Bell Ringer Put yourself in Hamlet*s shoes*

Bell Ringer (10 m)
Put yourself in Hamlet’s shoes…
• Would you seek revenge if someone hurt a
member of your family? What if they killed
someone you love? What kind of punishment
would the person deserve?
• Do you believe that revenge is ever justified?
If so, when?
A3, B1, and B4 Agenda
• Bell Ringer
• Tragedy Notes
• Hamlet Act 1- scenes 1, 2, and 3 w/ guided
• Read and Analyze Hamlet’s first soliloquy
• More movie?
• I can analyze the characters and action in
Shakespeare’s Hamlet.
A1 and B2 Agenda
Bell Ringer
A1- Finish Shakespeare Uncovered
Act 1: i, ii, iii w/ guided questions
Vocabulary Activity
Hamlet analysis
• I can analyze character plot and action in
Shakespeare’s Hamlet.
Tragedy Notes (25 m)
You can add to your notes from last time, or take
notes on the Q-notes handout
In case you forgot how to use Q-notes…
• Formulate a question from the topics given on
the left-hand side of your handout, and then
answer it with pertinent notes from the following
Please keep these notes safe with the notes from
Elements of a Tragedy
First, this requires the fall of a regal
person. Odds are, this will be a QUICK
and SUDDEN fall.
–How do we see this in Hamlet?
Social and Cosmological Consequences
• Remember when we discussed consequences
for disobeying the Divine Order?
• Not only would there be social ramifications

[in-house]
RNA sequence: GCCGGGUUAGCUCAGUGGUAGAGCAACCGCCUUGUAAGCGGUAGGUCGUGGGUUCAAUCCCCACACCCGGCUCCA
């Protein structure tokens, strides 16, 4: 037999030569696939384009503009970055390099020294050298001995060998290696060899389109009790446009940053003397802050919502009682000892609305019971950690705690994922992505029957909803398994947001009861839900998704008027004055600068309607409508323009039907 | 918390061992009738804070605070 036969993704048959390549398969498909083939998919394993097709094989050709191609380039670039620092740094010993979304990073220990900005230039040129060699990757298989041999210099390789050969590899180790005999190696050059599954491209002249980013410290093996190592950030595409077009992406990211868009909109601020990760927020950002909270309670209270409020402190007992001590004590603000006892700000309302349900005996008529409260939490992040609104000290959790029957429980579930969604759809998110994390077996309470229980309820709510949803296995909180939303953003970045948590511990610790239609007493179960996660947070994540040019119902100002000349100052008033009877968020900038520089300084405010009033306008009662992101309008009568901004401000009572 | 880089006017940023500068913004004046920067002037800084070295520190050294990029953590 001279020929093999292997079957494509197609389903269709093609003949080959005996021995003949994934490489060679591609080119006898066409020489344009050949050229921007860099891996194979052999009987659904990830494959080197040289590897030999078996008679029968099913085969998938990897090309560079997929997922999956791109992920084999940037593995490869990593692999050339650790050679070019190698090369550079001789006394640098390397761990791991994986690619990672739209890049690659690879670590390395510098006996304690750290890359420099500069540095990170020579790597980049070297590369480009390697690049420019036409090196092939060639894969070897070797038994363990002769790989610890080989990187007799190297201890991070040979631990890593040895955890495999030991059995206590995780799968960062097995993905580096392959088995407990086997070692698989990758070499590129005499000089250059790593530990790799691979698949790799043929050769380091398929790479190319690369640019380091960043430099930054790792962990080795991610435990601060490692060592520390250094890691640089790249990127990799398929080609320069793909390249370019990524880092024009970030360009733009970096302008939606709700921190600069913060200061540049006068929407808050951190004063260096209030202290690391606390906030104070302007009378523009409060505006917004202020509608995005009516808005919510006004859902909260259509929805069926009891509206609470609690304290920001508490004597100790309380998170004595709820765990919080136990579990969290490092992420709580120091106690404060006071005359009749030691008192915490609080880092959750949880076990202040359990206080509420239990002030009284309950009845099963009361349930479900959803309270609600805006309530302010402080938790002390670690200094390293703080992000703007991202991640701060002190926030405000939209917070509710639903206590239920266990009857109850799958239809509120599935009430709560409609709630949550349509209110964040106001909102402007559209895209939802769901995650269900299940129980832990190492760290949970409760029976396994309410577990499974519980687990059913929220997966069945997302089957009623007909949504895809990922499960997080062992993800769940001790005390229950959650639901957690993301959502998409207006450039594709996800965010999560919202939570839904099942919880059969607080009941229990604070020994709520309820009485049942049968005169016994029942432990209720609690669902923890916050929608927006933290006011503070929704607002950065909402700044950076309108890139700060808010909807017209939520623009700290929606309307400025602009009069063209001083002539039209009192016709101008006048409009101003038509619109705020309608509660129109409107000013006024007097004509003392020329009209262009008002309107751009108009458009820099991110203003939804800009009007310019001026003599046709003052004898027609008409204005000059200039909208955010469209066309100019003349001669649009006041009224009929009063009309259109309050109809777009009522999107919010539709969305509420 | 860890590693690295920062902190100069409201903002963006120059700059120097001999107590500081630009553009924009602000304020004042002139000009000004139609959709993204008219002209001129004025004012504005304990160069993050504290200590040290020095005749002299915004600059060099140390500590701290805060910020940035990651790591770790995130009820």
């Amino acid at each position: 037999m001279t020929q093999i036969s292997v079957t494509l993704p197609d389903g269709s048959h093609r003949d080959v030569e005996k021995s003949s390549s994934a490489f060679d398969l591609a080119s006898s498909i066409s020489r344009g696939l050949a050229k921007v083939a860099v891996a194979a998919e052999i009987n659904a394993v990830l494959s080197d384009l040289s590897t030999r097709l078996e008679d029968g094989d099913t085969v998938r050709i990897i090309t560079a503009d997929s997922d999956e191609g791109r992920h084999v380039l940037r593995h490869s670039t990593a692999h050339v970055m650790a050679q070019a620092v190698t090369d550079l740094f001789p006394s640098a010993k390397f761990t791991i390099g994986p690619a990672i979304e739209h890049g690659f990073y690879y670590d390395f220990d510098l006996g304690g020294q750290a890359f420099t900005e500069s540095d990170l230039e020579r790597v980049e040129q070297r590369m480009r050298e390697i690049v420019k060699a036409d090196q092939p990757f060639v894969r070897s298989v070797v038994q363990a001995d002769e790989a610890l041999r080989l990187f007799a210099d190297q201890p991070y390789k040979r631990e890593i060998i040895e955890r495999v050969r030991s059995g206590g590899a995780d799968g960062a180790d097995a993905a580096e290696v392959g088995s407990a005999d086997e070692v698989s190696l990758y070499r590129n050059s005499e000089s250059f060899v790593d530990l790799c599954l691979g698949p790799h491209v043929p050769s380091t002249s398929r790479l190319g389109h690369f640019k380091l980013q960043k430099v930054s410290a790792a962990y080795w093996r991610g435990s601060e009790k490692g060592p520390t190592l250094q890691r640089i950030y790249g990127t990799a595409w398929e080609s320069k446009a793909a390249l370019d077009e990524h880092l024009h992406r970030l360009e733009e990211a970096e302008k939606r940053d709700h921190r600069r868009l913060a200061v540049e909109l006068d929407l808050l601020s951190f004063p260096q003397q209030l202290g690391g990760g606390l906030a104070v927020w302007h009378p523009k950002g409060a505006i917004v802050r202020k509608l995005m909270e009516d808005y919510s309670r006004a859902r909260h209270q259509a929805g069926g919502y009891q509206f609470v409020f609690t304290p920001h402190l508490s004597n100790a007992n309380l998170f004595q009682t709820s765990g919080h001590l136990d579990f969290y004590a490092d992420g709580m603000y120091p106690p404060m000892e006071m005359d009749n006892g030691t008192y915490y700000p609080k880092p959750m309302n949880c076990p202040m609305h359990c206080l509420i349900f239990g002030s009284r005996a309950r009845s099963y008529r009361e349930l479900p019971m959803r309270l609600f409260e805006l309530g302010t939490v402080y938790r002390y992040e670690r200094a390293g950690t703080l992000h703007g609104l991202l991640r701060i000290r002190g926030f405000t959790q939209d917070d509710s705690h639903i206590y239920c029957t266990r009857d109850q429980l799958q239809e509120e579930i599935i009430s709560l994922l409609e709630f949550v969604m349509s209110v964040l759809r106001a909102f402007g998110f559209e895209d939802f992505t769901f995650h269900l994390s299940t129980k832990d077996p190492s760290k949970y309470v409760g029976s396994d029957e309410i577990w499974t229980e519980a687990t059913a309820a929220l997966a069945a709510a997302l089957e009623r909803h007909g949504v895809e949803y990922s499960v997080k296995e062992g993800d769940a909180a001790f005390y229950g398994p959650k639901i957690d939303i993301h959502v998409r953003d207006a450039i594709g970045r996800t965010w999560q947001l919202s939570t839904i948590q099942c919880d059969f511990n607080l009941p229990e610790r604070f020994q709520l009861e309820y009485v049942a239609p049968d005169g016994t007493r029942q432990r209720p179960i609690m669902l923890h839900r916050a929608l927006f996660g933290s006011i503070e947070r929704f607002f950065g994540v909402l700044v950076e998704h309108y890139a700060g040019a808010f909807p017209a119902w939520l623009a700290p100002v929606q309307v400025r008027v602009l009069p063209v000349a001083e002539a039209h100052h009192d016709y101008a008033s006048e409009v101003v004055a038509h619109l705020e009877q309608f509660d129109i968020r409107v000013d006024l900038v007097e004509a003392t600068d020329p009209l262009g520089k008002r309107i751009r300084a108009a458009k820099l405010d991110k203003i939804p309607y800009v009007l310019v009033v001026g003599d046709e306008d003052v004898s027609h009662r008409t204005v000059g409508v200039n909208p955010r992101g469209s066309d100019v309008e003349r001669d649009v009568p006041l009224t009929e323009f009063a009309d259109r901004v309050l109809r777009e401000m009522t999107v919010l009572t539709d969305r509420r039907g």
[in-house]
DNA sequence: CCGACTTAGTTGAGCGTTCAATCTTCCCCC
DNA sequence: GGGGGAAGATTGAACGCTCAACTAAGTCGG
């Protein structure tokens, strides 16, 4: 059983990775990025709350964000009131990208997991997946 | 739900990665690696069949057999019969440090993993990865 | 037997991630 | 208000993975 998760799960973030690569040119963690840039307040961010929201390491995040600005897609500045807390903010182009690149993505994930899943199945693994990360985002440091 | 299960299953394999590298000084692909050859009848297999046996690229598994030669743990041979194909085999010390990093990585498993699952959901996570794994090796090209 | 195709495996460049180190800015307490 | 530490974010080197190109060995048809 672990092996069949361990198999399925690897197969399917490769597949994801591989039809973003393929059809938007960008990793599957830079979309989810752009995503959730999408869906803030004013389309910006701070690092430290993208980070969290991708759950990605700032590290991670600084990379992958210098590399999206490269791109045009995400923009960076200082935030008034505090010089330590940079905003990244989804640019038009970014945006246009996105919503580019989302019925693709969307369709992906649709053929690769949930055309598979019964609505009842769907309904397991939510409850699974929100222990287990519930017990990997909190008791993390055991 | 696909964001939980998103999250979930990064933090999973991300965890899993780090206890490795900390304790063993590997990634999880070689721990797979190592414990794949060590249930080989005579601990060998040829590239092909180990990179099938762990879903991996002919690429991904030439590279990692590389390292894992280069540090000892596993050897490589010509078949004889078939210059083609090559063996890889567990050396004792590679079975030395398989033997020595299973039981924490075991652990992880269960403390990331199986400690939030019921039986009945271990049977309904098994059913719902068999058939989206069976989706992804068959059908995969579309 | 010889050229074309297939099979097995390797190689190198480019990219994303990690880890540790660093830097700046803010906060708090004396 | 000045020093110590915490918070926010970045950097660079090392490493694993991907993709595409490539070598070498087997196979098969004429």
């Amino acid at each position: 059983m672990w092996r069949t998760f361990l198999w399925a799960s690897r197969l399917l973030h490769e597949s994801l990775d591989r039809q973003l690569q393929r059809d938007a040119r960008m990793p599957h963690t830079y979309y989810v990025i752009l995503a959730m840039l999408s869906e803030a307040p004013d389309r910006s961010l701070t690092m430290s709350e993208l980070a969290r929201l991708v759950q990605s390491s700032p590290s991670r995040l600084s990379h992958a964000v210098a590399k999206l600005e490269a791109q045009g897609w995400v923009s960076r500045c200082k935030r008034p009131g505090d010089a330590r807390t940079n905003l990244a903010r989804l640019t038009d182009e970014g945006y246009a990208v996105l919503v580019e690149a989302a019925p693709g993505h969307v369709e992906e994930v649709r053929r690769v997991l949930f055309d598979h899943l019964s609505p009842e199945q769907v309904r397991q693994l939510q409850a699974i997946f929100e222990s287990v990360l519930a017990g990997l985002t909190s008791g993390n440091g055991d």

(shunned from family, friends, etc.), but there
would also be the potential for natural
disaster of some kind.
Determinism vs. Autonomy
• Fate v. Free Will
Basically, the development of events beyond a
person’s control, regarded as determined by a
supernatural power (FATE) versus free will
Determinism v. Autonomy
• Tragedies MUST have a balance of the two.
• In tragedies, we must consider how much fate
and free will affect the outcome of the work.
Can a tragedy be ALL fate? ALL free will?
Why or why not?
External Influences
• These, often supernatural
influences, will often
signify the role of FATE
What is one of the most
significant traits of a tragedy??
Multiple deaths
Many many deaths
Tragic Nobility
• The hero MUST accept some measure of
responsibility and need SOME sense of a
dignified ending. ´âčThis means no begging,
groveling, etc.
• The hero needs a dignified death
Tragedy Terms
• The purging of emotions or relieving of emotional
tensions (through art or music)
• Purging of pity and fear by the audience
• Fear comes from the justice that was carried out
• Pity comes from the fact that those who died
deserved it.
• The critical moment of recognition or
• Otherwise known as, “tragic enlightenment”
• It’s when the character realizes their part in
the downfall
• Tragic flaw
• The quality that will bring about
• Overreaching pride
• Pride that rivals the gods
• Notes are done! Again, KEEP THEM SAFE!
• Let’s catch up in the movie… (20 m)
– Take out your movie guided questions
– What did we watch last time?
– What’s the hardest thing about the language?
– Questions?
– Begin. Act 1, scene 2, Claudius’ speech
Analyzing Hamlet’s Soliloquy
(25 minutes)
• Get a book off my cart.
• Work on the worksheet in front of you.
• You make work with a partner for these
• Please look up vocabulary you do not know on
your phone or in a dictionary.
• Ask me if you have any questions!
If time, continue movie…